If one doesn't have a hollow auger to reduce the size of a large dowel used for the handle a small dowel or even a nail driven through the end will keep it from slipping out:

    End View.jpg

    The board on the right side was used as a practice piece for a beading cutter and carving balls & balloons out of the bead. It hit me half the way across that it looked like Morse Code. It came to me to carve my initials in Morse Code at the end.

    Hopefully you can show images of your tool box when it is finished.

    jtk
    "A pessimist sees the difficulty in every opportunity; an optimist sees the opportunity in every difficulty."
    - Sir Winston Churchill (1874-1965)

  4. #4
    Join Date
    Oct 2016
    Location
    Jura, France
    Posts
    96
    Thank you Steven, I have seen these as well, I was just introducing my toolbox, it is already made with an axe.

  5. #5
    Join Date
    Oct 2016
    Location
    Jura, France
    Posts
    96
    Hi Jim, thank you for sharing your toolbox pictures and givig some advice.
    Cool anecdote with the morse code!
    Last edited by Axel de Pugey; 09-08-2021 at 3:14 AM. Reason: Addition

  6. #6
    Join Date
    Oct 2016
    Location
    Jura, France
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    96
    Finally I reconsidered the wood choice, as I am quite stingy with my quarter-sawn lumber, I will mix a quarter sawn oak board I made too thin and full of knots and some plain sawn walnut left over as well.

    The wood selection








    As space management is key in my 10m2 shop (108feet2), I always pushed back on making and storing a sawbench.

    As it is a sunny autumn day at the time of the build, I use my wife’s plants garden as a bench. It is deeper than the ground therefore it it allows me to use a 70cm (4.5 tpi) saw to put the lumber to size without hitting the ground.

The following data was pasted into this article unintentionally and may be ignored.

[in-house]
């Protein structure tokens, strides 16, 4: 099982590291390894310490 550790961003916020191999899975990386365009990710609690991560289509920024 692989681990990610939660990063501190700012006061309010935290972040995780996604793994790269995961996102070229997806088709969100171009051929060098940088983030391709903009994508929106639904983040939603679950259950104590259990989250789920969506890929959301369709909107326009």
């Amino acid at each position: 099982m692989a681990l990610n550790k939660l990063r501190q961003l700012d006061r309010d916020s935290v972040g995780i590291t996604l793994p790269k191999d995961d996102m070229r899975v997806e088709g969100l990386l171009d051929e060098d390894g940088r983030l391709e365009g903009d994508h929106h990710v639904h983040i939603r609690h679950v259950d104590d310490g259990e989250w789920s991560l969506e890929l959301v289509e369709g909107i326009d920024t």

Outdoor woodworking


  7. #7
    Join Date
    Oct 2016
    Location
    Jura, France
    Posts
    96
    Milling

    The usual defects



    As I use oak for the bottom, I need to reduce the thickness quite a lot for weight considerations (I did not have enough thickness to bookmatch though). So I don’t bother getting rid of the high spots first and process the whole surface.


    Short fore plane across the grain to get rid of the cupping and reduce the thickness




    I often refer to winding sticks





    Now for the twist, I use a longer sole and less camber on the iron


    Fore plane in diagonal




    No more cup, no more twist





  8. #8
    Join Date
    Oct 2016
    Location
    Jura, France
    Posts
    96
    Then I grab the try plane

    My try plane iron is straight, I just knock off the corners








    Just checking!




    On the boards I want to keep the maximum thickness possible, I mark the highs




    and I grab a smaller tool





    For the edge, I use a jointer, this is the only plane I keep a 100% straight edge on the iron. In the event I am badly off square, I do few passes with the long fore plane and am off to town.

    Jointer plane on the edge







    Thicknessing, not the most exhilarating part



    The “getting there” sign





  9. #9
    Join Date
    Oct 2016
    Location
    Jura, France
    Posts
    96
    Oak processed, now on to the walnut!




    This tree lied on my friend's garden floor for 2 years before it was given to me, therefore some parts are nicely spalted, others are to get rid of.

    Edges are rotten




    Automn arrived I have to saw inside

    My favourite British saw (5 tpi)




    Try plane on the face

    (sorry for the redundancy, I enjoy taking pictures)




    Jointer on the edge




    Thicknessing




    Ready to start



    Last edited by Axel de Pugey; 09-09-2021 at 3:46 AM. Reason: Format

  10. #10
    Join Date
    Oct 2016
    Location
    Jura, France
    Posts
    96
    Locating the joints

    I often leave a narrow space between my tails but I never really tried to leave only the space for the saw, I guess that’s what some call a “London Style”. I will try my luck.
    In addition, as I was watching the video of the Pekovich toolbox, I thought I could leave the marking gauge line as well for a change (one bold statement for sure!)



    Inside faces are smoothened




    Shooting board




    As I saved weight by thinning the oak I kept the walnut a bit thicker, so the oak tails will be longer for the aesthetics.




    Divider’s ballet